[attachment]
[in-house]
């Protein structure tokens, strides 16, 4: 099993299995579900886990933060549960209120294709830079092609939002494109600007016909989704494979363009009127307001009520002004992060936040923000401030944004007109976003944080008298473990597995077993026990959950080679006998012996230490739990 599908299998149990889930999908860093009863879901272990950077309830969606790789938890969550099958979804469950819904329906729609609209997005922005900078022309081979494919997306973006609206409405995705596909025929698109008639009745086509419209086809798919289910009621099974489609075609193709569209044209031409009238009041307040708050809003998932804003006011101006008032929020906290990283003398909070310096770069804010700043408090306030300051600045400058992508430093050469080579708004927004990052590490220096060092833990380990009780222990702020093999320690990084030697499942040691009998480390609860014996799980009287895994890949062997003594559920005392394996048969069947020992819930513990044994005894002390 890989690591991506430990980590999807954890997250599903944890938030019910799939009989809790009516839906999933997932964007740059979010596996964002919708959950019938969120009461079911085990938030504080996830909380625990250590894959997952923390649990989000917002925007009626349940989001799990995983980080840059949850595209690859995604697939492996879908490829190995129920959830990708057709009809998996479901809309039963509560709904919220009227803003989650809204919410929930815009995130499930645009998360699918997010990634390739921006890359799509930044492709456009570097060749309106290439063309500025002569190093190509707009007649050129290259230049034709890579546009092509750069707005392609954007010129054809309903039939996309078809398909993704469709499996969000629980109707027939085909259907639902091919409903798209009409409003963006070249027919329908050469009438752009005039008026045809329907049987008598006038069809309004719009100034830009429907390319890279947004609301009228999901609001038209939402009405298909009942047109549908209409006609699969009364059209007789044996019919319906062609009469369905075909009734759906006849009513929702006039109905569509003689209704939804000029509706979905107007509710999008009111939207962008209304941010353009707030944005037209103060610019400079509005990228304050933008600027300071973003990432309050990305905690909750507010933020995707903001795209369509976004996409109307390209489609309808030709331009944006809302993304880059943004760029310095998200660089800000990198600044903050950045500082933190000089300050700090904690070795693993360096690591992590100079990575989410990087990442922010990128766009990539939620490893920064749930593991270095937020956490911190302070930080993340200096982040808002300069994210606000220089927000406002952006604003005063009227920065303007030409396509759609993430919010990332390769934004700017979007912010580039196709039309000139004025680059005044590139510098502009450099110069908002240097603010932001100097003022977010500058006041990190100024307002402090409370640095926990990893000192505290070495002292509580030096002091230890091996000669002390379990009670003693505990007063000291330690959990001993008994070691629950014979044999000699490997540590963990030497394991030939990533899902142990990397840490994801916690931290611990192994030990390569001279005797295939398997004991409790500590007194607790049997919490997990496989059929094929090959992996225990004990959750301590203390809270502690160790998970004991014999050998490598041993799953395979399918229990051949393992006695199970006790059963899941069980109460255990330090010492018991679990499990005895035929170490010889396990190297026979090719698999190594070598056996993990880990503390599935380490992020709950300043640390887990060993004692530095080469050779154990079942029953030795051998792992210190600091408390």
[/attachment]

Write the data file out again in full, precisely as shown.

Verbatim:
[in-house]
């Protein structure tokens, strides 16, 4: 099993299995579900886990933060549960209120294709830079092609939002494109600007016909989704494979363009009127307001009520002004992060936040923000401030944004007109976003944080008298473990597995077993026990959950080679006998012996230490739990 599908299998149990889930999908860093009863879901272990950077309830969606790789938890969550099958979804469950819904329906729609609209997005922005900078022309081979494919997306973006609206409405995705596909025929698109008639009745086509419209086809798919289910009621099974489609075609193709569209044209031409009238009041307040708050809003998932804003006011101006008032929020906290990283003398909070310096770069804010700043408090306030300051600045400058992508430093050469080579708004927004990052590490220096060092833990380990009780222990702020093999320690990084030697499942040691009998480390609860014996799980009287895994890949062997003594559920005392394996048969069947020992819930513990044994005894002390 890989690591991506430990980590999807954890997250599903944890938030019910799939009989809790009516839906999933997932964007740059979010596996964002919708959950019938969120009461079911085990938030504080996830909380625990250590894959997952923390649990989000917002925007009626349940989001799990995983980080840059949850595209690859995604697939492996879908490829190995129920959830990708057709009809998996479901809309039963509560709904919220009227803003989650809204919410929930815009995130499930645009998360699918997010990634390739921006890359799509930044492709456009570097060749309106290439063309500025002569190093190509707009007649050129290259230049034709890579546009092509750069707005392609954007010129054809309903039939996309078809398909993704469709499996969000629980109707027939085909259907639902091919409903798209009409409003963006070249027919329908050469009438752009005039008026045809329907049987008598006038069809309004719009100034830009429907390319890279947004609301009228999901609001038209939402009405298909009942047109549908209409006609699969009364059209007789044996019919319906062609009469369905075909009734759906006849009513929702006039109905569509003689209704939804000029509706979905107007509710999008009111939207962008209304941010353009707030944005037209103060610019400079509005990228304050933008600027300071973003990432309050990305905690909750507010933020995707903001795209369509976004996409109307390209489609309808030709331009944006809302993304880059943004760029310095998200660089800000990198600044903050950045500082933190000089300050700090904690070795693993360096690591992590100079990575989410990087990442922010990128766009990539939620490893920064749930593991270095937020956490911190302070930080993340200096982040808002300069994210606000220089927000406002952006604003005063009227920065303007030409396509759609993430919010990332390769934004700017979007912010580039196709039309000139004025680059005044590139510098502009450099110069908002240097603010932001100097003022977010500058006041990190100024307002402090409370640095926990990893000192505290070495002292509580030096002091230890091996000669002390379990009670003693505990007063000291330690959990001993008994070691629950014979044999000699490997540590963990030497394991030939990533899902142990990397840490994801916690931290611990192994030990390569001279005797295939398997004991409790500590007194607790049997919490997990496989059929094929090959992996225990004990959750301590203390809270502690160790998970004991014999050998490598041993799953395979399918229990051949393992006695199970006790059963899941069980109460255990330090010492018991679990499990005895035929170490010889396990190297026979090719698999190594070598056996993990880990503390599935380490992020709950300043640390887990060993004692530095080469050779154990079942029953030795051998792992210190600091408390």